This could be one of those defining moments. You know, the kind that change an industry. Like the iPod, for instance. Only this time it’s a phone. Not the Google phone, but the Skype phone.
See, the Skype phone, introduced today in the U.K., has the potential to be revolutionary, not evolutionary, if done well. People will place calls using the Internet, or what’s known as Voice over Internet Protocol (VoIP). The calls are essentially free, or very low cost to the end user, because they use the Internet and not a service provider’s network.
Until now, most Skype calls have been made from computers attached to fixed-line Internet connections. Users call each other around the world wearing uncomfortable microphone headsets that, for the most part, look like something an air traffic controller would wear. Skype has gotten a bit more mobile in the past year — at least around the house — with the advent of Skype-enabled phone-to-computer bridges and portable handsets.
But Skype users have never left home with an actual Skype phone. Until now. Skype and 3, the fifth-largest mobile carrier in the U.K., have teamed together to launch a new affordable handset that lets people make free Skype-to-Skype calls and send Skype instant messages at no cost. It’s the first time an operator has offered a mass market phone tailor-made for free calling over the Internet.
The 3 Skype phone is a fully-featured 3G Internet phone with Skype built-in and always on. The phone, developed in partnership with Qualcomm and Chinese manufacturer Amoi Electronics, also includes an MP3 player and a 2 MB camera. Users press the Skype button to use their contact list and see who is available to take a call.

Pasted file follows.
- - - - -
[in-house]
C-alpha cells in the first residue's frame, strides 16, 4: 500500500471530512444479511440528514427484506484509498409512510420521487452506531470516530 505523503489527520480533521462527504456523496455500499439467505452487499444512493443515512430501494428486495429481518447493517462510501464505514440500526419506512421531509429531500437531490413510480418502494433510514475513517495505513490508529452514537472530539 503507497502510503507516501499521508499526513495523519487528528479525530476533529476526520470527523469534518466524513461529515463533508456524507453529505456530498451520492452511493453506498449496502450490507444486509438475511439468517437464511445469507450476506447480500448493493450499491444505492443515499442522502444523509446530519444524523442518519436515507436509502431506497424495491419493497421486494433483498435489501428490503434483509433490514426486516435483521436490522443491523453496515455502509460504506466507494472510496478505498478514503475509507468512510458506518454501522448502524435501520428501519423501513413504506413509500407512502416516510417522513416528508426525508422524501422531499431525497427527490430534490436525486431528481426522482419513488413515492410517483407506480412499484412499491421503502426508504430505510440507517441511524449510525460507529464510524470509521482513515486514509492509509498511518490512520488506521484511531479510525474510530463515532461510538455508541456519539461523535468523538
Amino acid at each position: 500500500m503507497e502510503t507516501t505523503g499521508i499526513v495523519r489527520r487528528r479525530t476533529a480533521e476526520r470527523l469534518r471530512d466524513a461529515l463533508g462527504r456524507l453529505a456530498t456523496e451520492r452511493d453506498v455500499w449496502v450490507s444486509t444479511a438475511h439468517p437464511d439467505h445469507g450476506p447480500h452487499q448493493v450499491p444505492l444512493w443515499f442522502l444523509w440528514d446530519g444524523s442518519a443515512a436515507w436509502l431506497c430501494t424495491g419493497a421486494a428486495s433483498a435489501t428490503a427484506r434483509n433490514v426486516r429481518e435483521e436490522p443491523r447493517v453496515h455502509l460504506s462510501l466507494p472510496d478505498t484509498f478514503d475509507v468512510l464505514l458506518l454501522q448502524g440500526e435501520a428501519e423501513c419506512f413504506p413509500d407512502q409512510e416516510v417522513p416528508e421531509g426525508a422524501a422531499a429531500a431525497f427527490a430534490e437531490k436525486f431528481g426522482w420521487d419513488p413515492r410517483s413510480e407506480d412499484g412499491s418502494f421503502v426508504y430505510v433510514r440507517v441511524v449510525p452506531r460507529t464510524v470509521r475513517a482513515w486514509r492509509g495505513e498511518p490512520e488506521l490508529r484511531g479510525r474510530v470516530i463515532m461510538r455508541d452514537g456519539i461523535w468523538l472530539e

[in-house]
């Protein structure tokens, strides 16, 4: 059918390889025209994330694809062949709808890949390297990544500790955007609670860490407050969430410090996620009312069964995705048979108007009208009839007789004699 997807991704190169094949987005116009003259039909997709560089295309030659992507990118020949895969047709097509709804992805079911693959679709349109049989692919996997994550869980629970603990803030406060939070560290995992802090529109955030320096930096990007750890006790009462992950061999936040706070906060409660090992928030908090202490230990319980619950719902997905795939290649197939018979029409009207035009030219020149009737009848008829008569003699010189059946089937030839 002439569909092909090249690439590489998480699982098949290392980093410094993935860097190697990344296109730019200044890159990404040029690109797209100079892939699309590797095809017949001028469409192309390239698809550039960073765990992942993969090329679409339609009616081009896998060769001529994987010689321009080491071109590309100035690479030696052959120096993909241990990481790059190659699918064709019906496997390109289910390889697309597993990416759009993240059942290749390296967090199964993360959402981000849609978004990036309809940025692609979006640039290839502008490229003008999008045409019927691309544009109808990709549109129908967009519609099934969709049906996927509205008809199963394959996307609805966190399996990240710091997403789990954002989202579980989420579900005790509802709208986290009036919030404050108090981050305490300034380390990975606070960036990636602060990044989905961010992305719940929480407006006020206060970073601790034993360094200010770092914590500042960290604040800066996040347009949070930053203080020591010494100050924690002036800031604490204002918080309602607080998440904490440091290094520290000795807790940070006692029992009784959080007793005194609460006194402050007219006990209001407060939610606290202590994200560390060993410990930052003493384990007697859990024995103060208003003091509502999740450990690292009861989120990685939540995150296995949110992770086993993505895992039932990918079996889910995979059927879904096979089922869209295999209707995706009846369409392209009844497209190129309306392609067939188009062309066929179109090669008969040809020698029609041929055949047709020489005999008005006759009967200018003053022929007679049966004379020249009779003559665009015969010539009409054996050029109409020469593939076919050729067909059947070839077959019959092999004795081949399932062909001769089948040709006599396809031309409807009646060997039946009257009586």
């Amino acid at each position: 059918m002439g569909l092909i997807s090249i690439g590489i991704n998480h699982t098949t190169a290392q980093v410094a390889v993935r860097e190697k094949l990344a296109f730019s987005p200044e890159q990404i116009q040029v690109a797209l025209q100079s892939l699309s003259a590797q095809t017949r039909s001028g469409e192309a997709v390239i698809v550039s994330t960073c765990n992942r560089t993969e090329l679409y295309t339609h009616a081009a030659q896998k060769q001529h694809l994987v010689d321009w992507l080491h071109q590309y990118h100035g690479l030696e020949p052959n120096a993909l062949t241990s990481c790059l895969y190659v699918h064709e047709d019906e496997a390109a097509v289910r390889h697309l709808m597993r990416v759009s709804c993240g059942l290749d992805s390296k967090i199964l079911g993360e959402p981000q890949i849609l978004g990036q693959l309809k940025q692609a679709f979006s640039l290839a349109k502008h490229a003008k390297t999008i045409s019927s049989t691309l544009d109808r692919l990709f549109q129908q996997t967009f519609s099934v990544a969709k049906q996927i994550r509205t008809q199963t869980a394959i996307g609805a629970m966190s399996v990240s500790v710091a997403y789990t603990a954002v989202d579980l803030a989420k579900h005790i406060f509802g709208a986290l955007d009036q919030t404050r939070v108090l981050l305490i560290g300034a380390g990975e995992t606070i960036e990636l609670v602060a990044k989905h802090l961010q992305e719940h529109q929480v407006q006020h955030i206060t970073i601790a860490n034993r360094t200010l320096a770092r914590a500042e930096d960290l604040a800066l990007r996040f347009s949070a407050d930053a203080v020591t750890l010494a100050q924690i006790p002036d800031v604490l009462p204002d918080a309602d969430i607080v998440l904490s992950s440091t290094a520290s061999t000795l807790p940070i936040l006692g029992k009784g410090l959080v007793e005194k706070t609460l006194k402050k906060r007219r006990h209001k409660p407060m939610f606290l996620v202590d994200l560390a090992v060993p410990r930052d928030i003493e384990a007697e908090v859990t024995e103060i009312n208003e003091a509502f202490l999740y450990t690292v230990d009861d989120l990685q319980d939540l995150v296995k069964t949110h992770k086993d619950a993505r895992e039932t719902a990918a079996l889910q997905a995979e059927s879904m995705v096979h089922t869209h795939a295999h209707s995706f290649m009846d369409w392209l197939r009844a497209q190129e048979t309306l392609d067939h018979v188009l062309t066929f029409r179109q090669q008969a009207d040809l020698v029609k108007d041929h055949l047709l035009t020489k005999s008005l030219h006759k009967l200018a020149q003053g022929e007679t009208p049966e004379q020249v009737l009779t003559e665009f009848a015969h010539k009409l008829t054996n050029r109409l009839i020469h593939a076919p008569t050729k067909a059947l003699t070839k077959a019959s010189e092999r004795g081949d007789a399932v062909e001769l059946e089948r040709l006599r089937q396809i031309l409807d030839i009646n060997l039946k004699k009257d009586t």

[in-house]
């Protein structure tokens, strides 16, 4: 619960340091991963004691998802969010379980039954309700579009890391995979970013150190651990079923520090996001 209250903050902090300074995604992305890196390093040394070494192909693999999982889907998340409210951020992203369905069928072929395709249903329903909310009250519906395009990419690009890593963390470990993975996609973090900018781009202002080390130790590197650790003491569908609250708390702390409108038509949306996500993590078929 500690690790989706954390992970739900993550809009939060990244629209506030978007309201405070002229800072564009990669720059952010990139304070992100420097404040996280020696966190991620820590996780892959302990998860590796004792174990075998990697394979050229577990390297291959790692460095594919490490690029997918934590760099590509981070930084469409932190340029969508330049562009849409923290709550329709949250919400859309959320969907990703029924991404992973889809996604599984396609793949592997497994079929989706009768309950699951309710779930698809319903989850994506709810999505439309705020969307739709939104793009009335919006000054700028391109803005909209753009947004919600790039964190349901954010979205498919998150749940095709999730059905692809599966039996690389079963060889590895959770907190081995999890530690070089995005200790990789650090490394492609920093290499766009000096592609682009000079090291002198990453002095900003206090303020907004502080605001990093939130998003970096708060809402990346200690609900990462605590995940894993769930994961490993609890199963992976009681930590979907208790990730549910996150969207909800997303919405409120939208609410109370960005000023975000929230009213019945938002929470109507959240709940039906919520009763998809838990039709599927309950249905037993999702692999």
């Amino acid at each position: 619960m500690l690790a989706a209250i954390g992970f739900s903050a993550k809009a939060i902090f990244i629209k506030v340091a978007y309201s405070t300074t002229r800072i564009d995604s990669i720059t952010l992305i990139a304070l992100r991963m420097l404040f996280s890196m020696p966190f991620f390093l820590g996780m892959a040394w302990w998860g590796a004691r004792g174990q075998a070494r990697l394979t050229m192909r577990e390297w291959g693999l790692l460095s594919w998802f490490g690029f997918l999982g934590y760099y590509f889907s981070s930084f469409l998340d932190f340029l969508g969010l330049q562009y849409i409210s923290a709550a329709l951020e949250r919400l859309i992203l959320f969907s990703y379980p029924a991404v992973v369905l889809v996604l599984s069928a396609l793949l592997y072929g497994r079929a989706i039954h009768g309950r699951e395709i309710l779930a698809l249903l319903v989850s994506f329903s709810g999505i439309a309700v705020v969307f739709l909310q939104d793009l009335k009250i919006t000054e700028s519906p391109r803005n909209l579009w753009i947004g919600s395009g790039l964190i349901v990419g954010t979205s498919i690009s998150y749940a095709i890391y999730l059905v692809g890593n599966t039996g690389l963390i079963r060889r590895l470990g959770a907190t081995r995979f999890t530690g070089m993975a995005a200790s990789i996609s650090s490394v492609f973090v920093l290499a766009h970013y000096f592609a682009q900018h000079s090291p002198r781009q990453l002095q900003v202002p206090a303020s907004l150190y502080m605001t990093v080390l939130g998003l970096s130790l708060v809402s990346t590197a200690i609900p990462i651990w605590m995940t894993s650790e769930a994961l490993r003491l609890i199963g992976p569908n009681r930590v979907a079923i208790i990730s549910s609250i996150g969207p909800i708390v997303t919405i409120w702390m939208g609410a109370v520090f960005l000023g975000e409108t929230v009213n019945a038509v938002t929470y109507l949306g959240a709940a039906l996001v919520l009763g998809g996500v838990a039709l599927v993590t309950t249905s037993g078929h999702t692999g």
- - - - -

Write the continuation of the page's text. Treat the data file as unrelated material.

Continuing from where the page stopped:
The Skype phone will be available in the U.K. on Friday. It’s free for existing 3 customers and will cost GBP49.99 on a pay-as-you-go plan. The phone will also launch in Australia, Austria, Denmark, Hong Kong, Italy, Macau, and Sweden before Christmas. It will not be available in the U.S., at least not yet. Skype and 3 missed an FCC deadline.
Skype, owned by eBay, and 3 hope to sell “millions” of phones over the next few years. “Skype is now truly mobile,” said Michael van Swaaij, acting Skype CEO. “This new handset is incredibly easy to use and lets you make free mobile Skype calls when you are on the move to other Skype users.”
The big questions — and the reasons why this might not be a defining moment — are there are no guarantees of network reliability (Skype suffered a severe crash in August) and, for the moment, the Skype phone only works Skype-to-Skype.
Skype boasts 246 million registered users, with 70 million regular users. Users will not be able to use their Skype phone to call anybody on a landline or cell phone, known as SkypeOut, which allows customers to make cheaper-than-average calls to non-Skype users. SkypeOut is supposed to be available sometime next year.
Finally, most mobile operators — Vodaphone, T-Mobile, and Orange in the U.K. — have not taken kindly towards customers using VoIP solutions on their networks. The relationship between the carriers and free or near-free has yet to be worked out.
Until these are met, that defining moment may not come.